Crane driver fesses about Big Mango's 'disappearance'
A fast-food chain has claimed responsibility for the elaborate "theft" of The Big Mango in northern Queensland.
The international chain posted a video on YouTube revealing how they completed the stunt.
The footage shows the 10-metre tall mango being carefully hoisted and taken away on a crane in the early hours of Monday morning.
In a statement, the fast-food company thanked the people of Bowen for "being good sports about us 'borrowing' their beautiful mango".
"We promise we're taking good care of it and it will be returned to its rightful position soon(ish)," they wrote.
On Tuesday, a northern Queensland crane driver said his company was involved in a stunt, which resulted in Bowen's Big Mango going "missing" for 24 hours.
Neil Stone, who works for local crane company S&W Crane Hire, said the mango was hidden in bushland about 500 metres away from its home at the Bowen Visitor Information Centre.
"It's 10-metres high and seven metres wide. It's a bit hard to hide, you can imagine. It's on crown land," he said.
Stone confirmed Sydney public relations company Banjo Advertising was involved in the stunt, but wouldn't elaborate on whether the firm had been hired by local tourism officials or someone else.
"I'm not allowed to say anything until this afternoon," Stone said, while laughing down the phone.
Earlier on Tuesday, an older caller rang ABC North Queensland claiming to have stumbled across the giant mango.
When Fairfax Media contacted the tourism centre about 10.30am on Tuesday, staff still said they knew nothing of the attraction's whereabouts.
Staff at Bowen's tourist information centre noticed the A$90,000, 10-metre high mango was gone when they arrived at work on Monday.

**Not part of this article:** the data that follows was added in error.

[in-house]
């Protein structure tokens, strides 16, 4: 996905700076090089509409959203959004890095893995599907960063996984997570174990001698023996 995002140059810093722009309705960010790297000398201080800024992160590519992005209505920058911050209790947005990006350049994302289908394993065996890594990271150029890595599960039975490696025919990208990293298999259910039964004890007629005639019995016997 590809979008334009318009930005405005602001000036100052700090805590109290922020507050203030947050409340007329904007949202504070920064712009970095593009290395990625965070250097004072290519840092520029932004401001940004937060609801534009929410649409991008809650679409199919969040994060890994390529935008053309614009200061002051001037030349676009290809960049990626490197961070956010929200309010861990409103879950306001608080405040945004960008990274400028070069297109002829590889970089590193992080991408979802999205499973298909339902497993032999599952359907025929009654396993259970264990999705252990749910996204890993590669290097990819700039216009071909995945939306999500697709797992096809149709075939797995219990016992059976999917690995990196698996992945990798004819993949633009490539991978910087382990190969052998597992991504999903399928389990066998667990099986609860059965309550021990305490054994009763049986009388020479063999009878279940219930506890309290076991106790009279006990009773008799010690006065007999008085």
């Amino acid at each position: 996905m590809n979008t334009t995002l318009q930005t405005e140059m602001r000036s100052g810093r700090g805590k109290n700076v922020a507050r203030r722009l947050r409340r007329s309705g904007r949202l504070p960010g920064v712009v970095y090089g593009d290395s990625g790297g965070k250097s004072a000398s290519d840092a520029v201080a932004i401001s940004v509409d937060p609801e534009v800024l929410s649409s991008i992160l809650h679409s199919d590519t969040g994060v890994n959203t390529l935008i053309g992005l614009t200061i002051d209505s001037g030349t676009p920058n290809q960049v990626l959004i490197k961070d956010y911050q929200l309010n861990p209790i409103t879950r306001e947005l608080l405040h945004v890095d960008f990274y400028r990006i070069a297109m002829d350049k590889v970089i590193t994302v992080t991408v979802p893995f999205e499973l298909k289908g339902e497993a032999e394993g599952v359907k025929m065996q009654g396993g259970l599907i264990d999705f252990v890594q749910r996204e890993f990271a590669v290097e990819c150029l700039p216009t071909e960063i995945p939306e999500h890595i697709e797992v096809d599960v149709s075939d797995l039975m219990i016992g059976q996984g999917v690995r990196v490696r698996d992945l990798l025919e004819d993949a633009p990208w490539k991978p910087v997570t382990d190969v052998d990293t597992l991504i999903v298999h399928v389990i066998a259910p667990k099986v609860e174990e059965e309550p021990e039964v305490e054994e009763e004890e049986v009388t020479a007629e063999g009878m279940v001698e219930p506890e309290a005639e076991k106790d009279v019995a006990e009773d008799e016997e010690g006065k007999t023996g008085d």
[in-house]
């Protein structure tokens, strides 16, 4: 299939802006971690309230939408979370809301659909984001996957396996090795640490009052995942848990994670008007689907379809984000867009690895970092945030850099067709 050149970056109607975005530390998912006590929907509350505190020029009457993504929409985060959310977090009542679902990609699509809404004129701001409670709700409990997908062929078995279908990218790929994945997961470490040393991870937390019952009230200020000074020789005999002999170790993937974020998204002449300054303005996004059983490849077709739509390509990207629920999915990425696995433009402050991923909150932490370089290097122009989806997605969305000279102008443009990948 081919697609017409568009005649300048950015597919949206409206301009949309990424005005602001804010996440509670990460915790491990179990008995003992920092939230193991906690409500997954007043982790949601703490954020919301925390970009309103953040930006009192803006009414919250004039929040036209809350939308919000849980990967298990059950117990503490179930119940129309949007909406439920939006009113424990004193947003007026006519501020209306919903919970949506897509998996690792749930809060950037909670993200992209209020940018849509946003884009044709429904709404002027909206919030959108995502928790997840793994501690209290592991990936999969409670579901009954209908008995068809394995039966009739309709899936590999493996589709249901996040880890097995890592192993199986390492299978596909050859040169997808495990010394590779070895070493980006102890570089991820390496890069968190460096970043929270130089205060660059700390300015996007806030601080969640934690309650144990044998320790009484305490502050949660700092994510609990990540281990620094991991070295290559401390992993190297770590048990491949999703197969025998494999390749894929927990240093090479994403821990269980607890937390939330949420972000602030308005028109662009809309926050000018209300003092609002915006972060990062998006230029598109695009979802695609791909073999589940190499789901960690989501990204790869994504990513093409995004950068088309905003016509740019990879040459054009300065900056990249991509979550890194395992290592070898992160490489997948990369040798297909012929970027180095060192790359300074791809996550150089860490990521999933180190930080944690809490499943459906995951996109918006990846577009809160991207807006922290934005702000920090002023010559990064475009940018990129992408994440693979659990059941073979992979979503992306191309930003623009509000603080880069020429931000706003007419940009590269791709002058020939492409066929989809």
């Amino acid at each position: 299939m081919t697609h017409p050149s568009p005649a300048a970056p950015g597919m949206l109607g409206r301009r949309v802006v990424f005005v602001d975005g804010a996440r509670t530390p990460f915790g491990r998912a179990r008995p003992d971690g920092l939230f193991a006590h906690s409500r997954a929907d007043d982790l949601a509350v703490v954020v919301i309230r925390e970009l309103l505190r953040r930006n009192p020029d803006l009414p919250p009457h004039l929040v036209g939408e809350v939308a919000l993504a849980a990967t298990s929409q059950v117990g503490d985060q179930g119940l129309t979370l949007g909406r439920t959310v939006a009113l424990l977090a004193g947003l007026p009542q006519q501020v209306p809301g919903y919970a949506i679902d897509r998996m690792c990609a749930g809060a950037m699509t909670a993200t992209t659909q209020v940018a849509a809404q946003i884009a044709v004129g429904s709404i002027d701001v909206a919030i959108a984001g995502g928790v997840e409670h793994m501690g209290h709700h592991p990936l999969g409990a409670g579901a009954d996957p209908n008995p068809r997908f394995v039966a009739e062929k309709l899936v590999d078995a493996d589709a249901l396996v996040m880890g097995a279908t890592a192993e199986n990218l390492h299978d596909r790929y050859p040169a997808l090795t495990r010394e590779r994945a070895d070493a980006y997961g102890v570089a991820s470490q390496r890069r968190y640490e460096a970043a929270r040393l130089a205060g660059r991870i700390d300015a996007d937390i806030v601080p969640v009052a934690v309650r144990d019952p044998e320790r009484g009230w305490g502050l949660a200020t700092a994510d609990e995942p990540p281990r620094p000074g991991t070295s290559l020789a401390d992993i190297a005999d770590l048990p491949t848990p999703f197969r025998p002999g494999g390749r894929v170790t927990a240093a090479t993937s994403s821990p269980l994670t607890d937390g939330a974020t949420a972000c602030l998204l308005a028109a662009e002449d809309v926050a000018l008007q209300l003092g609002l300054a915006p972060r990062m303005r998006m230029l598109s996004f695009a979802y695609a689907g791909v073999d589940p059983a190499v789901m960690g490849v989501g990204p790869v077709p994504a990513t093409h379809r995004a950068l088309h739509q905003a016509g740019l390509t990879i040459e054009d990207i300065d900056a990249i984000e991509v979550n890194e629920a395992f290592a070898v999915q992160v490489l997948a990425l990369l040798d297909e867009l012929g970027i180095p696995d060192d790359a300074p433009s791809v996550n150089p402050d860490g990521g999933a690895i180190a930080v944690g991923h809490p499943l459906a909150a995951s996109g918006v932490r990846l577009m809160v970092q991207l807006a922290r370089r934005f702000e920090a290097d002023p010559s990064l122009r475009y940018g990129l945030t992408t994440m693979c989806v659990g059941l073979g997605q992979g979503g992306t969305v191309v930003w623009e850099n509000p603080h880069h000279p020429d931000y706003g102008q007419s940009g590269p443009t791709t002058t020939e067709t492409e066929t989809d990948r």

The story featured across Australian media and even provided fodder for UK tabloids, leading many to question whether the "theft" was a hoax.
Queensland Police told Fairfax Media on Tuesday they had still not received a formal complaint and were not investigating.
And on Monday afternoon, Guardian Australia said it linked a Bowen Tourism press release about the missing attraction to Banjo Advertising, which did not categorically deny it was a marketing stunt. The agency has not returned numerous calls from Fairfax Media on Tuesday.
But early on Tuesday morning, a senior tourism representative insisted the mango disappearance wasn't a clever marketing ploy.
Daryl Hudson, who is listed online as the destination marketing manager for Whitsundays Marketing and Development, said the search for the giant mango was continuing.
"We have put the word out. As you can imagine, the big mango is very important for the community. We haven't received any leads at all," he told Seven's Sunrise program.
When asked whether the theft was legitimate or an elaborate ruse, Hudson didn't provide a direct answer.
"We've given all the information we have over to the police and have been contacting them constantly," he said.
"We don't know whether it's a legitimate theft or it's... someone performing a hoax on us. All we know is it's missing and the community wants it back."
A Tourism and Events Queensland spokeswoman said the organisation was not involved in a potential hoax disappearance.
"It's got nothing to do with us," she said.
A Bowen's Big Mango page was created on Facebook on Monday morning.
The first post appeared about noon: "Bowen's Big Mango is missing!!! Please share and help us find it!''.
This was followed up with a series of posts including a press release, images of the spot where the Big Mango stood, some "images from security cameras'', and finally a video that shows a crane reversing into shot.
Bowen Tourism chairman Paul McLaughlin told Fairfax Media the mango went missing between midnight and 2am on Monday, with at least six people using heavy machinery and cranes to move the attraction.
"It's 10 metres high and weighs seven tonnes so it wouldn't have been an easy thing to shift, but someone's done a pretty good job of borrowing it," he said on Monday.